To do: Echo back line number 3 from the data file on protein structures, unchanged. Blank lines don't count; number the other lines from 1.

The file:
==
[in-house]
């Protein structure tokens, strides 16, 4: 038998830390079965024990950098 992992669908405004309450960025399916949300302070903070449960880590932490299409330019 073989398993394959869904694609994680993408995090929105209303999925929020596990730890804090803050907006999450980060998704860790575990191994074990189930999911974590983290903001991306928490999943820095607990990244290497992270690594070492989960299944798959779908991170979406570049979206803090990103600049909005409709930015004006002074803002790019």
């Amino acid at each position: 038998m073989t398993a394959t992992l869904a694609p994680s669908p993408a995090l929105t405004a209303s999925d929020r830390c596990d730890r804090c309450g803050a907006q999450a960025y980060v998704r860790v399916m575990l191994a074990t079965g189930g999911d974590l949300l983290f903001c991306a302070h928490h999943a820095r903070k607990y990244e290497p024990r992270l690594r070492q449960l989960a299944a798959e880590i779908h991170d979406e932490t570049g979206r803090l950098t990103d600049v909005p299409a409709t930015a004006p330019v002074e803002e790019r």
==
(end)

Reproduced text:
């Amino acid at each position: 038998m073989t398993a394959t992992l869904a694609p994680s669908p993408a995090l929105t405004a209303s999925d929020r830390c596990d730890r804090c309450g803050a907006q999450a960025y980060v998704r860790v399916m575990l191994a074990t079965g189930g999911d974590l949300l983290f903001c991306a302070h928490h999943a820095r903070k607990y990244e290497p024990r992270l690594r070492q449960l989960a299944a798959e880590i779908h991170d979406e932490t570049g979206r803090l950098t990103d600049v909005p299409a409709t930015a004006p330019v002074e803002e790019r």